Many great points. I find myself always having a difficult time de-cluttering my closet and office. As a designer, I horde things, from knick knacks to books. I always wanted to simplify, but find it to be very challenging because mannnn it’s hard to throw away things, and as you mention I think it has to do with the mentally of thinking that it would be a waste of money. I will try your method and see how it goes by challenging myself with these questions! Thanks for sharing. ^^ And yes, the reason I go back to your blog is because I love your style! It’s an inspiration. ^^
Yup yup, magazines especially are so easy to hoard, thinking I’ll someday go back through them for inspo but the truth is I’ve NEVER done that. Those are going to be the first thing I toss! Books are tougher because even if I might not read them I like the idea of knowing I can lend them out to people… although I hardly do that either haha! Lots to get rid of.
Thanks for your input Nye, and for continually being here <3.
Love this, especially taking everything and putting it into one pile. It’s much easier to give away that way. I recently went through my closet but I could definitely still give away a lot more — might have to take you up on this!
I’m thinking I might want to do some more closet purging, too. After living with my “new” wardrobe for a bit I’ve noticed I’m still not wearing a lot of things I thought I would. I like your idea to give away more ;).
These are great tips! I’ve been trying to declutter because I’m sick of every storage space in my apartment being crammed so full, this post has inspired me to not give up! And question number 3 – if I saw this in a store right now would I buy it – is genius.
Yes girl. Our storage spaces are doing a lot better but still I’d like more breathing room because some of our cabinets are avalanches about to happen ha!
Glad you find question 3 helpful, too! I believe I picked it up from this book, which pretty much taught me everything I know about decluttering- highly recommend!
Such great tips. Especially the tip of taking everything out, not only the things that we know we don’t want. It’s much more efficient. Great post!
Definitely, taking everything out is probably the biggest game changer for me. Glad you found this helpful, Emma!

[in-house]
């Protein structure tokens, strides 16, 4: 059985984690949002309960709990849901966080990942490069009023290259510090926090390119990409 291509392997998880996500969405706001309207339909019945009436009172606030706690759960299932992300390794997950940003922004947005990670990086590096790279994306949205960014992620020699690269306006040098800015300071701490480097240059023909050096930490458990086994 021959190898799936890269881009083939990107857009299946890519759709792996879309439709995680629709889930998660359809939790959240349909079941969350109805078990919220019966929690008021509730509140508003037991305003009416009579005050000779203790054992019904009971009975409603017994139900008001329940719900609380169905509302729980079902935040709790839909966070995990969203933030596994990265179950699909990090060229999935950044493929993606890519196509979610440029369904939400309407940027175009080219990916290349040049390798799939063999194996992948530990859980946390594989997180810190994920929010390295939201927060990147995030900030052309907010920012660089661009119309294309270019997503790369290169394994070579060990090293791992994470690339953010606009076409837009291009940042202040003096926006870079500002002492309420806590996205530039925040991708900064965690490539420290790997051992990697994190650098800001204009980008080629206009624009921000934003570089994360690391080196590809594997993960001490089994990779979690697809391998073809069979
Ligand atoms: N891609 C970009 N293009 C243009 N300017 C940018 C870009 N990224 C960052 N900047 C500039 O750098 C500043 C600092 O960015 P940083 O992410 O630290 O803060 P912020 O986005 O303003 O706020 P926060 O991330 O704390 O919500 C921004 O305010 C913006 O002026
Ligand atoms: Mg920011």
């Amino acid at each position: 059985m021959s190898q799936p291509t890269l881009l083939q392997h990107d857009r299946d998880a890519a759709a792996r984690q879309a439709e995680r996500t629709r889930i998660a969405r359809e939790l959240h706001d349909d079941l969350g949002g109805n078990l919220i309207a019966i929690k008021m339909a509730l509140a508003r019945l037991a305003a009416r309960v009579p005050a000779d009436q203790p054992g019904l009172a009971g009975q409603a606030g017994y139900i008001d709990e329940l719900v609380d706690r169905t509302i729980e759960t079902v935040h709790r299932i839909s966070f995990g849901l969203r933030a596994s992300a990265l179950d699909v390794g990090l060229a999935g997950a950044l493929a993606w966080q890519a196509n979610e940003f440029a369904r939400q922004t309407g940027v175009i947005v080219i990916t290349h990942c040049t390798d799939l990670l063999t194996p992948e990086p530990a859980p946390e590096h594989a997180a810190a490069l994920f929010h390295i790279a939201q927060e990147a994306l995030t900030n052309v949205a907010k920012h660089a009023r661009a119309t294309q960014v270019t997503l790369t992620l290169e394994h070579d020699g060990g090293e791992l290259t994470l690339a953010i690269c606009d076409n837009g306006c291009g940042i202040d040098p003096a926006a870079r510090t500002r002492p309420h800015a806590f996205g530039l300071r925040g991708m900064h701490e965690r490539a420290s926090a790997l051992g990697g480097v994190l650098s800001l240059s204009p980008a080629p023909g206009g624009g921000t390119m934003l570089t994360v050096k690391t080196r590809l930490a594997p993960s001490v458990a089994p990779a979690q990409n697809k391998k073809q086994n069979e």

One name: Marie Kondo. I always was a minimalist organizer, but reading her book has made it much easier for me to be very honest about what works and what doesn’t! Your points come across in the book as well, so I think you’d recognize a lot, but somehow, the Japanese girl just has a way of kicking her reader’s asses and make them clean out their mess for the last time.. highly recommended. BTW love your blog XOXO
YES, I read her book and it totally kicked my ass!! She’s also on my list of people I want to meet ;).
Thanks so much for loving the blog, Nienke!!
Good tip to remove everything first. I’m starting with this step first from now on. Plus you can vacuum, dust, wipe down or even paint the inside, when that’s an option–that would encourage putting back only the best. But the “maybe” pile is so helpful, for me. Usually the sentimental stuff goes in there, but at the end of the purge, after the taste of success, I’m ready to let go. After a couple of purges, I should be rid of the pesky sentimental things, and can skip this step thereafter.
Very true about being able to thoroughly clean the space first once items are removed.
I hear ya on the sentimental stuff. I think I’m at that point you’re referring to as “skip this step thereafter,” since I’ve pretty much purged down to those few sentimental items that are automatic yes pile candidates. I agree though, for early on in the process a “maybe” pile can be helpful. I once had a “maybe” bag of some handwritten cards and after forgetting about them for close to a year and not reading any of them once and then accidentally coming across them again, I could decide it was time to part. The temporary holding of a maybe pile brought to light how much they were actually adding to that “sentimental” part of my life, and they weren’t!
Great tips!! I also did a closet purge last year, but it’s actually high time to do it again. :)
That closet likes to grow haha. I’ve been strict on myself to not get any more hangers. That helps me keep things under control!
My closet is the WORST problem in the entire house…so much so that instead of actually dealing with it, I just keep spreading out to the other rooms in the house. FOUR to be exact, I have taken up EVERY closet in my house. I need a day (maybe a week) without children do take this on…that’s probably an excuse but that is what I am telling myself….Maybe I could try this tip one closet at a time.
I love this! & You’re so right about the style. We visit your blog because we love your style! I love minimal bedrooms and homes, but I have trouble making it happen. One of my biggest problems is that I love books, movies, and craft supplies. They’re colorful and take up a lot of room! Is there anyway I can ever have a minimal home with all those things? I’m talking hundreds of movies and books – not just a few ha.
I know what you mean, ESPECIALLY with the crafting supplies. The way I’ve handled those is to keep them in a closed storage space (we use a tall ikea bookshelf with doors). As much as I love open shelving, it’s really, really hard to maintain a clean look with them, but I totally get that those are ideal for things like books and movies. I also think it’s really cool and way more interesting to display your collections. I think you can definitely have a minimal home, or at least a minimal “feel”, with all those things as long as you figure out the storage/organization that works best for you!